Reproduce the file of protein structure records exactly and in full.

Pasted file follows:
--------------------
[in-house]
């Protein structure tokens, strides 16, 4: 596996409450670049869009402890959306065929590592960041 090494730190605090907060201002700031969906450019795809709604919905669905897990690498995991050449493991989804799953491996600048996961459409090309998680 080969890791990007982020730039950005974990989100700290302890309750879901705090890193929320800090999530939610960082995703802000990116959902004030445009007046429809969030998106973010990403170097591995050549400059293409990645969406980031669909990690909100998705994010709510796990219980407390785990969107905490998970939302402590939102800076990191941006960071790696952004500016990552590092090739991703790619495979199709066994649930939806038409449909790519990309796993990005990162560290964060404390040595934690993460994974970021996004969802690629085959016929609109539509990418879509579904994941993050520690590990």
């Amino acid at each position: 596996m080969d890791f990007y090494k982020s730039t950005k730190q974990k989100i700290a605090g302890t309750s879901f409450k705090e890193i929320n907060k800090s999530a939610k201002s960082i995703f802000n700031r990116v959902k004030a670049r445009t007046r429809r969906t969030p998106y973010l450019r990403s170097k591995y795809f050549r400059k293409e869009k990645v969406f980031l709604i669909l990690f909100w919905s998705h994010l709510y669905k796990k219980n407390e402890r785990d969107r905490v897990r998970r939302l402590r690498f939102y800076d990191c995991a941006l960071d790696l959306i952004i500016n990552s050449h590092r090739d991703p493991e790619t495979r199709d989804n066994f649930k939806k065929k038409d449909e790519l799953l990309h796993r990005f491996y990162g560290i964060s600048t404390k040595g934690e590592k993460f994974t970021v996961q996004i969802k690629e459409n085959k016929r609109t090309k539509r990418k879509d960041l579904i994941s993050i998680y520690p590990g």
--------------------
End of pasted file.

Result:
[in-house]
């Protein structure tokens, strides 16, 4: 596996409450670049869009402890959306065929590592960041 090494730190605090907060201002700031969906450019795809709604919905669905897990690498995991050449493991989804799953491996600048996961459409090309998680 080969890791990007982020730039950005974990989100700290302890309750879901705090890193929320800090999530939610960082995703802000990116959902004030445009007046429809969030998106973010990403170097591995050549400059293409990645969406980031669909990690909100998705994010709510796990219980407390785990969107905490998970939302402590939102800076990191941006960071790696952004500016990552590092090739991703790619495979199709066994649930939806038409449909790519990309796993990005990162560290964060404390040595934690993460994974970021996004969802690629085959016929609109539509990418879509579904994941993050520690590990």
């Amino acid at each position: 596996m080969d890791f990007y090494k982020s730039t950005k730190q974990k989100i700290a605090g302890t309750s879901f409450k705090e890193i929320n907060k800090s999530a939610k201002s960082i995703f802000n700031r990116v959902k004030a670049r445009t007046r429809r969906t969030p998106y973010l450019r990403s170097k591995y795809f050549r400059k293409e869009k990645v969406f980031l709604i669909l990690f909100w919905s998705h994010l709510y669905k796990k219980n407390e402890r785990d969107r905490v897990r998970r939302l402590r690498f939102y800076d990191c995991a941006l960071d790696l959306i952004i500016n990552s050449h590092r090739d991703p493991e790619t495979r199709d989804n066994f649930k939806k065929k038409d449909e790519l799953l990309h796993r990005f491996y990162g560290i964060s600048t404390k040595g934690e590592k993460f994974t970021v996961q996004i969802k690629e459409n085959k016929r609109t090309k539509r990418k879509d960041l579904i994941s993050i998680y520690p590990g």